Explaining how alternates get into U.S. Open field

Justin Hicks was the final player to secure a PGA Tour card at the Nationwide Tour Championship.

Justin Hicks was the final player to secure a PGA Tour card at the Nationwide Tour Championship.

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If he’s still smarting from those three bogeys on the back nine that dropped him into a four-way playoff in which he finished last and thus squandered an automatic U.S. Open spot, Justin Hicks can take solace.

He’s No. 1 on the re-allotment list.

OK, so Hicks – who is competing today in the Nationwide Tour tournament in Mexico – can’t exactly book his tee time for next week’s gala at The Olympic Club. But let’s say his chances improved dramatically when USGA officials examined their re-allotment options and determined Hicks was first in the pecking order among alternates at the recent sectional qualifiers. That means he’ll be next into the field if a) an exempted player withdraws or b) spots that have been put aside for last-week movement into the world’s top 60 are not needed.

Presently, USGA officials have four spots held out for players who are outside the world top 60 but could play their way in with strong efforts at the FedEx St. Jude Classic or the European PGA Tour event in Stockholm, the Nordea Masters.

If you had to cast the spotlight on one man, it would be No. 61, Spencer Levin, who had an agonizing end to last week. Not only did he squander a chance to win his first PGA Tour tournament, but he slipped to T-4 at the Memorial. Had he finished third or better, he would have moved inside the Top 60 and been exempt for the U.S. Open. When that slipped away, he tried the Monday U.S. Open sectional, but Levin fell short there.

Down to his last strike, Levin needs to play effectively enough at TPC Southwind to nudge up at least one spot in the world order.

It’s a move that appears very plausible, but a casual look at the fields in Memphis and Sweden don’t offer many other chances of advancement, especially given that the strength-of-field component in the Official World Golf Ranking system isn’t very high for the FedEx or the Nordea.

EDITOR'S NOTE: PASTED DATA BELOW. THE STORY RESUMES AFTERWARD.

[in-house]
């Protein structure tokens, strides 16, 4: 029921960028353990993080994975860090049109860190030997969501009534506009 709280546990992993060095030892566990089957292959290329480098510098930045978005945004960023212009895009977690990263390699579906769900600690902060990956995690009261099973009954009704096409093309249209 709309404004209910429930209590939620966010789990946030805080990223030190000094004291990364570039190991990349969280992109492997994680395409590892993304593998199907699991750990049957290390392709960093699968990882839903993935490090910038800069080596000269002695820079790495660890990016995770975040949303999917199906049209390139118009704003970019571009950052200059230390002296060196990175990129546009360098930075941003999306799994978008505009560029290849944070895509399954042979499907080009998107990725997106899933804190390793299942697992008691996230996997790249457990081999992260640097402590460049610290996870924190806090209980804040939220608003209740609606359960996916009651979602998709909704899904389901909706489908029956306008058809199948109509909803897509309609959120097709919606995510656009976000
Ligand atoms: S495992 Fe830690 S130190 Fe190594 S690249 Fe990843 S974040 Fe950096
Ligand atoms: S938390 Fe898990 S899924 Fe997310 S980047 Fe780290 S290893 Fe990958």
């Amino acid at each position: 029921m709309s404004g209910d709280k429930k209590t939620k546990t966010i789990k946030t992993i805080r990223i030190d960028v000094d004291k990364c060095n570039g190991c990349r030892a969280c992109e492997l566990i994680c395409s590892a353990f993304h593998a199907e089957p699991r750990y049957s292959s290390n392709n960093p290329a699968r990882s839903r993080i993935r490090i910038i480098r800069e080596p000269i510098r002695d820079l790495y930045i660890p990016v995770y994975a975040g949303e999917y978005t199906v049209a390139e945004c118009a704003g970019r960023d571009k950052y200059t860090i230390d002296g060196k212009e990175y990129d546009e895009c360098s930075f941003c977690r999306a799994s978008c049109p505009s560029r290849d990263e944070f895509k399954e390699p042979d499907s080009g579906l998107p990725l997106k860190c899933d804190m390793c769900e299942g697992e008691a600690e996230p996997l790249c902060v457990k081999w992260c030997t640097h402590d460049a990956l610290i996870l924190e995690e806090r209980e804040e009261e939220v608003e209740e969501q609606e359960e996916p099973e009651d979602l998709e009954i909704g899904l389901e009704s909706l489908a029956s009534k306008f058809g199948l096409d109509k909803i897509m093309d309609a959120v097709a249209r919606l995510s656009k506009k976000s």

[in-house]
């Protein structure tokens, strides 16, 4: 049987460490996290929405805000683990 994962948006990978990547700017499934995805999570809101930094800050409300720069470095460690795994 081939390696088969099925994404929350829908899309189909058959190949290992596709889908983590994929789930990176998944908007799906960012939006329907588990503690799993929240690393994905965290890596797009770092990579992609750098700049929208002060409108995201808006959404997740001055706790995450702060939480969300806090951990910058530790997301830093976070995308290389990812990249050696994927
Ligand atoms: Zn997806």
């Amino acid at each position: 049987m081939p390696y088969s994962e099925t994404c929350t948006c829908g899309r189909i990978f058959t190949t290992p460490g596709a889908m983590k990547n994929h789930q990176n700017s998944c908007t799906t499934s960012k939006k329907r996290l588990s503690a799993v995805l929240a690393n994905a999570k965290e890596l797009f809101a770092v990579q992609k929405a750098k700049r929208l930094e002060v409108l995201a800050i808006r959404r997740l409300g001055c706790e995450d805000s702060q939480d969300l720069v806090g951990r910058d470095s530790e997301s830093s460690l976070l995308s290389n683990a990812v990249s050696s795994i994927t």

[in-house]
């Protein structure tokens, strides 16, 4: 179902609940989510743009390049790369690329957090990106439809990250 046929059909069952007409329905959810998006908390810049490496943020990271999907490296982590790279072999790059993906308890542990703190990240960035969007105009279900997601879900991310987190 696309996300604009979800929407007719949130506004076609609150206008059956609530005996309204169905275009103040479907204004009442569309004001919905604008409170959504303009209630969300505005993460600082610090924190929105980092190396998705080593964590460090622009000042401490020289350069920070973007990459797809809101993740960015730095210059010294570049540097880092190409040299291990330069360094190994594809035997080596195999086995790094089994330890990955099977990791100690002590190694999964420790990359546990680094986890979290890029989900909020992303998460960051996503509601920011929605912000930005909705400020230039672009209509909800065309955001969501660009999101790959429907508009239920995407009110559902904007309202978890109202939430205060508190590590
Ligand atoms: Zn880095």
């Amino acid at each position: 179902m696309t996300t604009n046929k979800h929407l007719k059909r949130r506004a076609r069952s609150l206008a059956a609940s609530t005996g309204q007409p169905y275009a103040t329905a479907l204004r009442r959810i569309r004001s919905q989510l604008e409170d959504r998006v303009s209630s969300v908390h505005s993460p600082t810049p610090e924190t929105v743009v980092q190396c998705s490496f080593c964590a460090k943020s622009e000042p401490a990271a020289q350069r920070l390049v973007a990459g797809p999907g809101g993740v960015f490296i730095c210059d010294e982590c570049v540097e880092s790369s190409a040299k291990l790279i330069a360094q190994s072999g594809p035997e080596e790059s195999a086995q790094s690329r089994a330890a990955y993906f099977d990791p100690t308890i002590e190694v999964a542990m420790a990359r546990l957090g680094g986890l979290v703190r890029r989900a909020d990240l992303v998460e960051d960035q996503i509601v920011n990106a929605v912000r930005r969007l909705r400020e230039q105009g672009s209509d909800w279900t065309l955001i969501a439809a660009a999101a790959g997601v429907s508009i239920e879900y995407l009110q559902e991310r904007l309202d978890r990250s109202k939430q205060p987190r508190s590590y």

At first glance, the highest-ranked players after Levin not already in the U.S. Open are Nos. 64 Johnson Wagner, 65 Greg Chalmers and 67 Rory Sabbatini. None is entered into the Memphis field, which is to say they have no need to reserve hotel space in San Francisco next week.

All of which could be used to paint a bright picture for Hicks and even for Kyle Thompson, who was first alternate out of the Memphis sectional and has been designated as second on the re-allotment list. One also could survey the possible scenarios and sense some optimism for Colt Knost and collegiate standout Jordan Spieth, fresh off his singles win over Justin Thomas to help Texas win the NCAA team title.

Spieth was first alternate out of the Houston site, where he and fellow collegiate star Cory Whitsett were in a four-for-two playoff. They lost out to pros Alistair Presnell and Brian Rowell, but Spieth secured first-alternate honors over Whitsett.

The interesting name, however, is Knost, only because he is a second alternate getting the nod over first alternates. Curious? Maybe, but not when you analyze it and understand an important aspect to this: “It’s the site, not the player,” Jeff Hall said.

The managing director of rules and competition at the USGA, Hall oversees the re-allotment process and doesn’t deny the obvious. “It’s a subjective exercise, no doubt. When you’re looking at the quality of a field, that’s subjective. But we take it very seriously because (the re-allotment process) is an important element of the championship.”

Hall explained what sits at the heart of the re-allotment process: “You ask yourself, ‘If we knew we’d have that many available spots, where would we have allocated more spots?' ”

The answer to Hall and and his colleagues was first, Columbus, which had 16, then Memphis, which had nine.

In essence, what they are saying is, Columbus should have 18, Memphis 10. And to those who would disagree, well, that’s when it becomes a truly subjective task. But give Hall and his peers credit; they waited until all the sectionals were played, went over the final numbers, how many entered and where the strength was sitting based on world-ranking status, and judged accordingly.

Arguably, the Columbus site (Scioto CC and Ohio State's Scarlet Course) was shown proper respect. It was jam-packed with PGA Tour members, many of whom held lofty-enough world-ranking status to have qualified for the Memorial Tournament. Of the 16 qualifiers, 13 hold PGA Tour membership. Consider who didn’t make it through: Sabbatini and Levin, for instance, both of whom threatened to win the Memorial; Jimmy Walker, Robert Allenby, Bud Cauley, Tommy Gainey, Jeff Overton and even Ben Curtis, who just a few weeks ago won his fourth PGA Tour title.

In the USGA’s view, the site was worthy of 18 picks. Only 16 originally were given – thanks to the allowance afforded possible last-minute movement into the world top 60 – but that could be rectified with a re-allotment process that could be analyzed to death, only in this case, it would be hard to say Hall & Co. don’t have it right.

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